Gurman on New MacBook Pros

Mark Gurman, writing at Bloomberg:

The new top-of-the-line MacBook Pros will be slightly thinner than
the current models but are not tapered like the MacBook Air and
latest 12-inch MacBook, one of the people said. The new MacBook
Pros have a smaller footprint than current models and the casing
has shallower curves around the edges. The pressure-sensitive
trackpad is also slightly wider, the person added.

Interesting. I was expecting a tapered design.

The new computers have been in advanced testing within Apple since
earlier this year, said one of the people, who didn’t want to be
identified discussing products before their release. The MacBook
Pros aren’t likely to debut at an event currently scheduled for
Sept. 7 to introduce next-generation versions of the iPhone,
according to one of the people. Apple spokesman Bill Evans
declined to comment.

Interesting. I definitely expected them to be announced at the September event, even if they’re not available for sale until late October or early November. That’s what Apple did with the iPad Pro last year. If they’re not announced at the September 7 event, when will they be announced? They could do a smaller event in October, but I was told last year that Apple no longer wanted to do that.

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New MacBook Pros are reportedly on deck, but not in September

Everyone knows the MacBook Pro has languished. Apple has focused less on its portable option for power users in recent years and more on iPads, of which there are now two Pro models. But many, many people still rely on the MacBook Pro to get work done, and after more than four years without a major overhaul, Apple is reportedly gearing up to surprise us all with a huge upgrade.

We’ve heard this before. Back in May, rumors swirled that Apple was slimming down the 13- and 15-inch Pro models while also planning to add a touchscreen panel to the keyboard. That panel would replace the current strip of physical function keys and make the MacBook more responsive and interactive, since the function keys could change depending on the app you’re using.

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Bloomberg: Apple said to be testing new MacBook Pro

Mark Gurman:

The updated notebooks will be thinner, include a touch screen strip for function keys, and will be offered with more powerful and efficient graphics processors for expert users such as video gamers, said the people, who asked not to be named.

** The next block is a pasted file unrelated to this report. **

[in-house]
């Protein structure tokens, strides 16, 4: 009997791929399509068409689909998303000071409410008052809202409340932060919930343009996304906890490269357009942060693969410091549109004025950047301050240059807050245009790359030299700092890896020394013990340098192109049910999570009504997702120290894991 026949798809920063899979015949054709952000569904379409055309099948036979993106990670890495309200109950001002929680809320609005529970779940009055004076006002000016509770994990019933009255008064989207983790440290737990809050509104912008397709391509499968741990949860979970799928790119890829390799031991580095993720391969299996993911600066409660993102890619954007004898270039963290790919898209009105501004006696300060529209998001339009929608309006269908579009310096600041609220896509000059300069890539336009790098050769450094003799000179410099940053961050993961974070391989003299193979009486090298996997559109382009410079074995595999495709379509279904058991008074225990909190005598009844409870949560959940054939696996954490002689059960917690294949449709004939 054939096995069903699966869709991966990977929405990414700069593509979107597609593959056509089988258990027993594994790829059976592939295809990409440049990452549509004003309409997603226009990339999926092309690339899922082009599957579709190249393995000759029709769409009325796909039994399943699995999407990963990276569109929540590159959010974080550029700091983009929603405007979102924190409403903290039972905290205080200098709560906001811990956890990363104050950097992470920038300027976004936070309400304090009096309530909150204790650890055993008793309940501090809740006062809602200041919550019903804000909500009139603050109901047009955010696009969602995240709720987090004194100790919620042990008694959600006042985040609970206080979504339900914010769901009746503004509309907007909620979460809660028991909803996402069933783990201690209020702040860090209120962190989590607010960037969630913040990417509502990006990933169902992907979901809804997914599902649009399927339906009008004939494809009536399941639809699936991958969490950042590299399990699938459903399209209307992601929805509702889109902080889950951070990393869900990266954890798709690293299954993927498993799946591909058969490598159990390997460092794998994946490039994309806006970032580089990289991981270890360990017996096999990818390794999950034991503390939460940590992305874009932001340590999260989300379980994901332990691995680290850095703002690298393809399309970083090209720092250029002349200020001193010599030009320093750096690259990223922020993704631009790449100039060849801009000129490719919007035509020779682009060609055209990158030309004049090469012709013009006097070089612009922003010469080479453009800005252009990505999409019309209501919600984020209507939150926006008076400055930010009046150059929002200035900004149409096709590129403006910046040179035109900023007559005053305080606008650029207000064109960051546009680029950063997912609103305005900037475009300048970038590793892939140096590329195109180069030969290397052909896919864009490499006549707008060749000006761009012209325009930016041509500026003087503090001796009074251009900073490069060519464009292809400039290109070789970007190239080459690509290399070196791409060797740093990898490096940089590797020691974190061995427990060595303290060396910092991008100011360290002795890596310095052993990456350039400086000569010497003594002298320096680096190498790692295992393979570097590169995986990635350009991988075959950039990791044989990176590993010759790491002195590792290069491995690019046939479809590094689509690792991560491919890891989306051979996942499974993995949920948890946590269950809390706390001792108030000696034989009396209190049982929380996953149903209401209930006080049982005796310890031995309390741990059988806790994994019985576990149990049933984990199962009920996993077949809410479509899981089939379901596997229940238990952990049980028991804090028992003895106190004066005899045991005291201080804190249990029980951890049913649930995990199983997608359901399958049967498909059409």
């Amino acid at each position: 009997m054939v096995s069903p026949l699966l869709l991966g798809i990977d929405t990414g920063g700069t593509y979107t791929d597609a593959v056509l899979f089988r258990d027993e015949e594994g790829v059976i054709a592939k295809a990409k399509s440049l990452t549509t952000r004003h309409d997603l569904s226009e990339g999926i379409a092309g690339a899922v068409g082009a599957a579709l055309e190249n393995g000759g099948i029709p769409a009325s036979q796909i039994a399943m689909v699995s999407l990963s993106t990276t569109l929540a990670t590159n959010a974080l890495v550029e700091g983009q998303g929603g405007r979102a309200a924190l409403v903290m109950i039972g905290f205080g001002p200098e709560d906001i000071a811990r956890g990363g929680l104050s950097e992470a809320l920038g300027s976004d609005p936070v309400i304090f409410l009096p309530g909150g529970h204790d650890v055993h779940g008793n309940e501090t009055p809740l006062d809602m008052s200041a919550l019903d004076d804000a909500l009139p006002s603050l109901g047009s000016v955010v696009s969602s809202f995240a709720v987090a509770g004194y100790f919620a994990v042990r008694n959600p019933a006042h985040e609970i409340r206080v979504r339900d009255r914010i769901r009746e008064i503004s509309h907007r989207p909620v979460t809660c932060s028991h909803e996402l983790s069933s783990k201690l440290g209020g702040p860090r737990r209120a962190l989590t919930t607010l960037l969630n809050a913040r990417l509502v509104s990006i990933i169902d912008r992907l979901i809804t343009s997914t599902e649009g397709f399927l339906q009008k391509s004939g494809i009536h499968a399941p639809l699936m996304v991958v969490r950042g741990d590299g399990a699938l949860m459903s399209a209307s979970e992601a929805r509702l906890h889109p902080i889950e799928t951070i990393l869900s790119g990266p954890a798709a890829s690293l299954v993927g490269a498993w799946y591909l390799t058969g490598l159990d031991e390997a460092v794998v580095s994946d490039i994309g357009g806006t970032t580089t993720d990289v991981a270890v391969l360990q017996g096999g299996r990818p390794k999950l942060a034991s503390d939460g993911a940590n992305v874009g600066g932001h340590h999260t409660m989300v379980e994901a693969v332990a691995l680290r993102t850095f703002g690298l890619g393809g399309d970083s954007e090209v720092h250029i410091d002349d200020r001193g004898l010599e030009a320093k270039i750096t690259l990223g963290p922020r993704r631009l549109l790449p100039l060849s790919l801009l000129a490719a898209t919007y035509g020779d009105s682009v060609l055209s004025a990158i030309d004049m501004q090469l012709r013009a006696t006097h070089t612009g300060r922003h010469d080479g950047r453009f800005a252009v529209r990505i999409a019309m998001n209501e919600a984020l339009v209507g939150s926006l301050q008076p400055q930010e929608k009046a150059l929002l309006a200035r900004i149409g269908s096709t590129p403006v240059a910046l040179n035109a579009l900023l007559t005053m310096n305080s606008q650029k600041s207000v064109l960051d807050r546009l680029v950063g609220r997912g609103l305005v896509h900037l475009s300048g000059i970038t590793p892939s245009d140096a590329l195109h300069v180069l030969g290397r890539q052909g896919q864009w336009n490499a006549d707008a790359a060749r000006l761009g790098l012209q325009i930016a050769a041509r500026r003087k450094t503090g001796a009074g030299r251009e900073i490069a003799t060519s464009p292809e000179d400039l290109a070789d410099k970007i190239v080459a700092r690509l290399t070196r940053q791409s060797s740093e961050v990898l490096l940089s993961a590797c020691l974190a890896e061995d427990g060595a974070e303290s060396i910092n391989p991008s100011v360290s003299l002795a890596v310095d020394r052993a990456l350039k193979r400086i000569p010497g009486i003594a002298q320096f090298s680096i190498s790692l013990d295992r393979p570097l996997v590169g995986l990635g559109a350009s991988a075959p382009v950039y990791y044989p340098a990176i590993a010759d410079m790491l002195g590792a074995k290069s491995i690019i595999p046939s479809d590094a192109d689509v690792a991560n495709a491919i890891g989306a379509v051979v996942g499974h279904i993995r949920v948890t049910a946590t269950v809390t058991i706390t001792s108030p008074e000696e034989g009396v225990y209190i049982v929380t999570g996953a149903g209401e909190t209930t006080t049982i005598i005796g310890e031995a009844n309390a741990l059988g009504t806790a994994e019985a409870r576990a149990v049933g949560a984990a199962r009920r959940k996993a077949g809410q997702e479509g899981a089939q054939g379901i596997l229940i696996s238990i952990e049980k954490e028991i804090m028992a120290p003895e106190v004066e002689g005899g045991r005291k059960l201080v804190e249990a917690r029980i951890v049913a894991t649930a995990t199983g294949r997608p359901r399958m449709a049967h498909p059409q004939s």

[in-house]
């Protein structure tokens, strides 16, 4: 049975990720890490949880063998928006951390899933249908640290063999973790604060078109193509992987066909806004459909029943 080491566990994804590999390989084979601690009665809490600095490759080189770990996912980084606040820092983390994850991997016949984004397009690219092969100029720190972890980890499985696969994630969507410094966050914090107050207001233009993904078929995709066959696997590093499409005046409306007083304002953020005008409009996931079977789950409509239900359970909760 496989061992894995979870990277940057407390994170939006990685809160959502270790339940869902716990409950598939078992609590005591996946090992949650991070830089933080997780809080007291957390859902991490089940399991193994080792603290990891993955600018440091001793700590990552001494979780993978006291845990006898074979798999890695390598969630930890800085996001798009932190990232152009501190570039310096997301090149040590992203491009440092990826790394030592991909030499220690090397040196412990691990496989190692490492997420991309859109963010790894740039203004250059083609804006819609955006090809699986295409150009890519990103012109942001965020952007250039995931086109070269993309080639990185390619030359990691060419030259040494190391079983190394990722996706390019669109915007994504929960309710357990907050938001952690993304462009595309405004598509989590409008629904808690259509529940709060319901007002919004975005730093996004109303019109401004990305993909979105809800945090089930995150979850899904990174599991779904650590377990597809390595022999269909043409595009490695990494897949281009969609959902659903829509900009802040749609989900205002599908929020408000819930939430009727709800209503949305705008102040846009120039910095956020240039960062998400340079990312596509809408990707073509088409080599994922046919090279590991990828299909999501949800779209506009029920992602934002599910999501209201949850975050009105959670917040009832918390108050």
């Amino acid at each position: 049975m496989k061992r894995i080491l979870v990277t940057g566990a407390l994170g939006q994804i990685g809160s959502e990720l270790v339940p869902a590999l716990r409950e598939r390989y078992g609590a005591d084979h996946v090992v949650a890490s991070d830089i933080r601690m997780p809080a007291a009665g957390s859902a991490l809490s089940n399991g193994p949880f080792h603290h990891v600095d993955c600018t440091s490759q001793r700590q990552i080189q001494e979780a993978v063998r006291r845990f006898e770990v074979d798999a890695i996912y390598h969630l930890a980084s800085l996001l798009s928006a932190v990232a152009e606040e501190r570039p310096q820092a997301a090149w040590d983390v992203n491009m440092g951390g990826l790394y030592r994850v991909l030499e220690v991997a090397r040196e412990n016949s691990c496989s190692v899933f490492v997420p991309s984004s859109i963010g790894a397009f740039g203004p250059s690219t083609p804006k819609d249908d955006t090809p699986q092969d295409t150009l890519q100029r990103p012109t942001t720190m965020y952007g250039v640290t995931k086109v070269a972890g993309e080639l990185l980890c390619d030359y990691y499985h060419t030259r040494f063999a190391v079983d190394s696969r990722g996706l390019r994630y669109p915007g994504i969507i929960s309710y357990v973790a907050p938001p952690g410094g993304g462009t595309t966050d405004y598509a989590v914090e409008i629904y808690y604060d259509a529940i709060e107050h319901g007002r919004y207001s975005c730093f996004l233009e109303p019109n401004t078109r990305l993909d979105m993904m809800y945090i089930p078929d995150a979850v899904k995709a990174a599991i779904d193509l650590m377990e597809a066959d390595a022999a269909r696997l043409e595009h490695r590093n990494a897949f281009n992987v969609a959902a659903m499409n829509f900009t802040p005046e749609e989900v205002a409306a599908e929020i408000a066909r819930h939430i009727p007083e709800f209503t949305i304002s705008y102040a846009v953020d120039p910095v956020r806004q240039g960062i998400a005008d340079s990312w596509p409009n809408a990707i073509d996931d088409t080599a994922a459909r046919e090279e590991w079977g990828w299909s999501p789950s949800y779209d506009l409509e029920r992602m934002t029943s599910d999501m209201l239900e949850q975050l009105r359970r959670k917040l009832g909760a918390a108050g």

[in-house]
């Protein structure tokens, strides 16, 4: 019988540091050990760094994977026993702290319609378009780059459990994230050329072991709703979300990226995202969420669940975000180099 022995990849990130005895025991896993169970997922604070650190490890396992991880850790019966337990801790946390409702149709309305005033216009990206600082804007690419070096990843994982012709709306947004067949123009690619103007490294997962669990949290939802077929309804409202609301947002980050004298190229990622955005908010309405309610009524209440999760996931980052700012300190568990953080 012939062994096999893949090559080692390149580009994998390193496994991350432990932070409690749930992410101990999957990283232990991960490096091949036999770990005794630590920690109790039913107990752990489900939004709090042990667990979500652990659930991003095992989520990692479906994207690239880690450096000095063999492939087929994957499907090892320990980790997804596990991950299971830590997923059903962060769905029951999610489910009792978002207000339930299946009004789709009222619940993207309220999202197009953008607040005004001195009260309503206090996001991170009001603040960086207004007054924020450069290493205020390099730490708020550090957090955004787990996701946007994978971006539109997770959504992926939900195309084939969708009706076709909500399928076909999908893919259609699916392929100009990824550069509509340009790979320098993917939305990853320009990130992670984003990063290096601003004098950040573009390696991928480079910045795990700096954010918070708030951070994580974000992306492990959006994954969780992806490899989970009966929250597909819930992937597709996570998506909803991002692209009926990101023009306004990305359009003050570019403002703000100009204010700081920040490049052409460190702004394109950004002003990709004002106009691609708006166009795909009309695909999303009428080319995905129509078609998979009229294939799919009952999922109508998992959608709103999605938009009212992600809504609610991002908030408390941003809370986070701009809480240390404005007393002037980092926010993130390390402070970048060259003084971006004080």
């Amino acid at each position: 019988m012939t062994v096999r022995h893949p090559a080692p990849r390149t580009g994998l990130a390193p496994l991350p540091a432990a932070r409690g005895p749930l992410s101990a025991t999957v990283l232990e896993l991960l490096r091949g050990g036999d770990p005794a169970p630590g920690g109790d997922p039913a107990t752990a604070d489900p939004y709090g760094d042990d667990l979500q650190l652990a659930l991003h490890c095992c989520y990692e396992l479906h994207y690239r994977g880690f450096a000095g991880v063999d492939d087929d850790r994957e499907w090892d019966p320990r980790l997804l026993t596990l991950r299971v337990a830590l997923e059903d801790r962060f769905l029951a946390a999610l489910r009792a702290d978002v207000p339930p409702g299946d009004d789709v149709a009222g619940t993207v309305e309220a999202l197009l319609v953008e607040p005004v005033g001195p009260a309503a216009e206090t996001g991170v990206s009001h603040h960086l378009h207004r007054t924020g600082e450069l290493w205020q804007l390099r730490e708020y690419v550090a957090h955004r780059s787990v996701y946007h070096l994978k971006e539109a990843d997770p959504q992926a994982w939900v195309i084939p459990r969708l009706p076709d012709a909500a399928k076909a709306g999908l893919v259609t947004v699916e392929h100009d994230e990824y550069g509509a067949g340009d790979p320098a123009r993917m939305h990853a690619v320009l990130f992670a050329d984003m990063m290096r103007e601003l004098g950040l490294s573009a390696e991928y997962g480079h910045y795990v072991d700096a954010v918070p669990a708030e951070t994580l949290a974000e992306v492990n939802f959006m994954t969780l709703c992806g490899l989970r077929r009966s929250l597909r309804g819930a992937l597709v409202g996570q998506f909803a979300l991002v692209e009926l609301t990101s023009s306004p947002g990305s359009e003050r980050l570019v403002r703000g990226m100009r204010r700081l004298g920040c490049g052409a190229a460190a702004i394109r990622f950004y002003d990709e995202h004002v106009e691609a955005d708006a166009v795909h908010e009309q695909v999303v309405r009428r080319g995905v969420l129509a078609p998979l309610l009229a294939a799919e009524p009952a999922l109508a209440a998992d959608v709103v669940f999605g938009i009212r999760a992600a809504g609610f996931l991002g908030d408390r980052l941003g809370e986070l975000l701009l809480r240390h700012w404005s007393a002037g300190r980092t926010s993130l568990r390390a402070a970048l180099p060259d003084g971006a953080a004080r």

The new computers have been in advanced testing within Apple since earlier this year, said one of the people, who didn’t want to be identified discussing products before their release. The MacBook Pros aren’t likely to debut at an event currently scheduled for Sept. 7 to introduce next-generation versions of the iPhone, according to one of the people.

And:

The most significant addition to the new MacBook Pro is a secondary display above the keyboard that replaces the standard function key row. Instead of physical keys, a strip-like screen will present functions on an as-needed basis that fit the current task or application. The smaller display will use Organic Light-Emitting Diodes, a thinner, lighter and sharper screen technology, KGI Securities analyst Ming-Chi Kuo said earlier this year.

Apple’s goal with the dedicated function display is to simplify keyboard shortcuts traditionally used by experienced users. The panel will theoretically display media playback controls when iTunes is open, while it could display editing commands like cut and paste during word processing tasks, the people said. The display also allows Apple to add new buttons via software updates rather than through more expensive, slower hardware refreshes.

You had me at new MacBook Pro.

∞ Read this on The Loop

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Apple details iOS security at Black Hat conference

Apple engineer Ivan Krstić spoke on far more than Apple’s new bug bounty program at the Black Hat security conference, and delved into the inner workings of iOS hardware and software security features both in iOS 9 and the forthcoming iOS 10.

Security is such an important issue these days. It’s a great move for Apple to speak publicly about what they are doing to make its products secure.

∞ Read this on The Loop

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Inside Tim Cook’s Apple

Rick Tetzeli has published a wide-ranging interview with Tim Cook, Craig Federighi and Eddy Cue.

At the heart of the article is the concern that Apple is stretching too thin, moving far beyond it’s old scope of projects and products:

Steve Jobs had been the company’s editor, proud of saying no to features, products, business ideas, and new hires far more often than he said yes. Apple’s seemingly diffuse product line reinforces the argument that Cook is not as rigorous. (The fear has a worrisome precedent: During the early and mid-1990s, Apple’s product line was a mess of marketing-inspired offerings, and both its reputation as a unique manufacturer and its business suffered.)

I don’t know if Apple’s doing too many things or not, but I think it’s worth keeping in mind that the company isn’t led by the bozos that ran it in the 1990s. Tim and company know what they’re doing.

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